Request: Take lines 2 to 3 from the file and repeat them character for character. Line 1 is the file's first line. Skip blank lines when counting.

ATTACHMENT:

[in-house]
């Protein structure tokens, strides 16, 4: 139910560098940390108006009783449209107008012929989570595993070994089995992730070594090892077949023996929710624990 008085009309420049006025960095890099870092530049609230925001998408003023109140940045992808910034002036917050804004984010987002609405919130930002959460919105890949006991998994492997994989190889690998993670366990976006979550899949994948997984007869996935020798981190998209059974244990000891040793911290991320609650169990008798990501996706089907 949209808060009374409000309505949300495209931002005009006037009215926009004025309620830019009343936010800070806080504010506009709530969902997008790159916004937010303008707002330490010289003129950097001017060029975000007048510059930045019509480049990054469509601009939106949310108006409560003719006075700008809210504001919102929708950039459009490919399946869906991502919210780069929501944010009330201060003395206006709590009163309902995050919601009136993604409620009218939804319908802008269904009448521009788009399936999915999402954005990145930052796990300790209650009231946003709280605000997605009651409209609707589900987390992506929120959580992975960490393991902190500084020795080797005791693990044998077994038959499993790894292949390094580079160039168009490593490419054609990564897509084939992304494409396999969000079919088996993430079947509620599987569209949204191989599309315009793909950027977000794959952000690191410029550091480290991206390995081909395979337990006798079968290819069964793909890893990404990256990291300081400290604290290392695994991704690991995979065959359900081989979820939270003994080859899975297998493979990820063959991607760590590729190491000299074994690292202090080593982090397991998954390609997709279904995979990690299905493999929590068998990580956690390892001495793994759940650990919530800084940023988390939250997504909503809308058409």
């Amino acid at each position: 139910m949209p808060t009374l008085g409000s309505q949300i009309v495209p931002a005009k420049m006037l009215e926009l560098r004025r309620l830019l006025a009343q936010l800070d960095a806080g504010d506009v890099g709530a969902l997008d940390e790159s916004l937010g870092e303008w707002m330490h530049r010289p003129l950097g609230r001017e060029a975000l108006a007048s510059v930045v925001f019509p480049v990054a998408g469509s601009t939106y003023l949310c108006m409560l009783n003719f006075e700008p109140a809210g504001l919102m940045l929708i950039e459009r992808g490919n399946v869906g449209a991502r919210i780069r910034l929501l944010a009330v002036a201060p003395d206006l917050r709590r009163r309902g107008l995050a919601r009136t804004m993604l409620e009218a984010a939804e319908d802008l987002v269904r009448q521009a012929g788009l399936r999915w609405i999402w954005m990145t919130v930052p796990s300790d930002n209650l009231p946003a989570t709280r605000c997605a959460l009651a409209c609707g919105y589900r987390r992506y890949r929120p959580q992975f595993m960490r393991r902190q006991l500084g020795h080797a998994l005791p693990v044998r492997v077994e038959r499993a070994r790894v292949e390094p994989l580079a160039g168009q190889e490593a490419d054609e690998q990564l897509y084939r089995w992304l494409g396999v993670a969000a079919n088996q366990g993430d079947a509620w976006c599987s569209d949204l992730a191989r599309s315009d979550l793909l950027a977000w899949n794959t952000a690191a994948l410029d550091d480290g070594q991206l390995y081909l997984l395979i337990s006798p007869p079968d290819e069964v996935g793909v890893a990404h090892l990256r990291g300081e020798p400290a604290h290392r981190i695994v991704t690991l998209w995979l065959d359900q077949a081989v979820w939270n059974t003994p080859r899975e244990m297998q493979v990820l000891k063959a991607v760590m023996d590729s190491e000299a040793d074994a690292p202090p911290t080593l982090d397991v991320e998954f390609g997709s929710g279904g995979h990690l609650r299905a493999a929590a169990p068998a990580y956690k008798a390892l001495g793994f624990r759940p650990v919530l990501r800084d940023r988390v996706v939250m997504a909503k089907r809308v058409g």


């Protein structure tokens, strides 16, 4: 139910560098940390108006009783449209107008012929989570595993070994089995992730070594090892077949023996929710624990 008085009309420049006025960095890099870092530049609230925001998408003023109140940045992808910034002036917050804004984010987002609405919130930002959460919105890949006991998994492997994989190889690998993670366990976006979550899949994948997984007869996935020798981190998209059974244990000891040793911290991320609650169990008798990501996706089907 949209808060009374409000309505949300495209931002005009006037009215926009004025309620830019009343936010800070806080504010506009709530969902997008790159916004937010303008707002330490010289003129950097001017060029975000007048510059930045019509480049990054469509601009939106949310108006409560003719006075700008809210504001919102929708950039459009490919399946869906991502919210780069929501944010009330201060003395206006709590009163309902995050919601009136993604409620009218939804319908802008269904009448521009788009399936999915999402954005990145930052796990300790209650009231946003709280605000997605009651409209609707589900987390992506929120959580992975960490393991902190500084020795080797005791693990044998077994038959499993790894292949390094580079160039168009490593490419054609990564897509084939992304494409396999969000079919088996993430079947509620599987569209949204191989599309315009793909950027977000794959952000690191410029550091480290991206390995081909395979337990006798079968290819069964793909890893990404990256990291300081400290604290290392695994991704690991995979065959359900081989979820939270003994080859899975297998493979990820063959991607760590590729190491000299074994690292202090080593982090397991998954390609997709279904995979990690299905493999929590068998990580956690390892001495793994759940650990919530800084940023988390939250997504909503809308058409």
């Amino acid at each position: 139910m949209p808060t009374l008085g409000s309505q949300i009309v495209p931002a005009k420049m006037l009215e926009l560098r004025r309620l830019l006025a009343q936010l800070d960095a806080g504010d506009v890099g709530a969902l997008d940390e790159s916004l937010g870092e303008w707002m330490h530049r010289p003129l950097g609230r001017e060029a975000l108006a007048s510059v930045v925001f019509p480049v990054a998408g469509s601009t939106y003023l949310c108006m409560l009783n003719f006075e700008p109140a809210g504001l919102m940045l929708i950039e459009r992808g490919n399946v869906g449209a991502r919210i780069r910034l929501l944010a009330v002036a201060p003395d206006l917050r709590r009163r309902g107008l995050a919601r009136t804004m993604l409620e009218a984010a939804e319908d802008l987002v269904r009448q521009a012929g788009l399936r999915w609405i999402w954005m990145t919130v930052p796990s300790d930002n209650l009231p946003a989570t709280r605000c997605a959460l009651a409209c609707g919105y589900r987390r992506y890949r929120p959580q992975f595993m960490r393991r902190q006991l500084g020795h080797a998994l005791p693990v044998r492997v077994e038959r499993a070994r790894v292949e390094p994989l580079a160039g168009q190889e490593a490419d054609e690998q990564l897509y084939r089995w992304l494409g396999v993670a969000a079919n088996q366990g993430d079947a509620w976006c599987s569209d949204l992730a191989r599309s315009d979550l793909l950027a977000w899949n794959t952000a690191a994948l410029d550091d480290g070594q991206l390995y081909l997984l395979i337990s006798p007869p079968d290819e069964v996935g793909v890893a990404h090892l990256r990291g300081e020798p400290a604290h290392r981190i695994v991704t690991l998209w995979l065959d359900q077949a081989v979820w939270n059974t003994p080859r899975e244990m297998q493979v990820l000891k063959a991607v760590m023996d590729s190491e000299a040793d074994a690292p202090p911290t080593l982090d397991v991320e998954f390609g997709s929710g279904g995979h990690l609650r299905a493999a929590a169990p068998a990580y956690k008798a390892l001495g793994f624990r759940p650990v919530l990501r800084d940023r988390v996706v939250m997504a909503k089907r809308v058409g």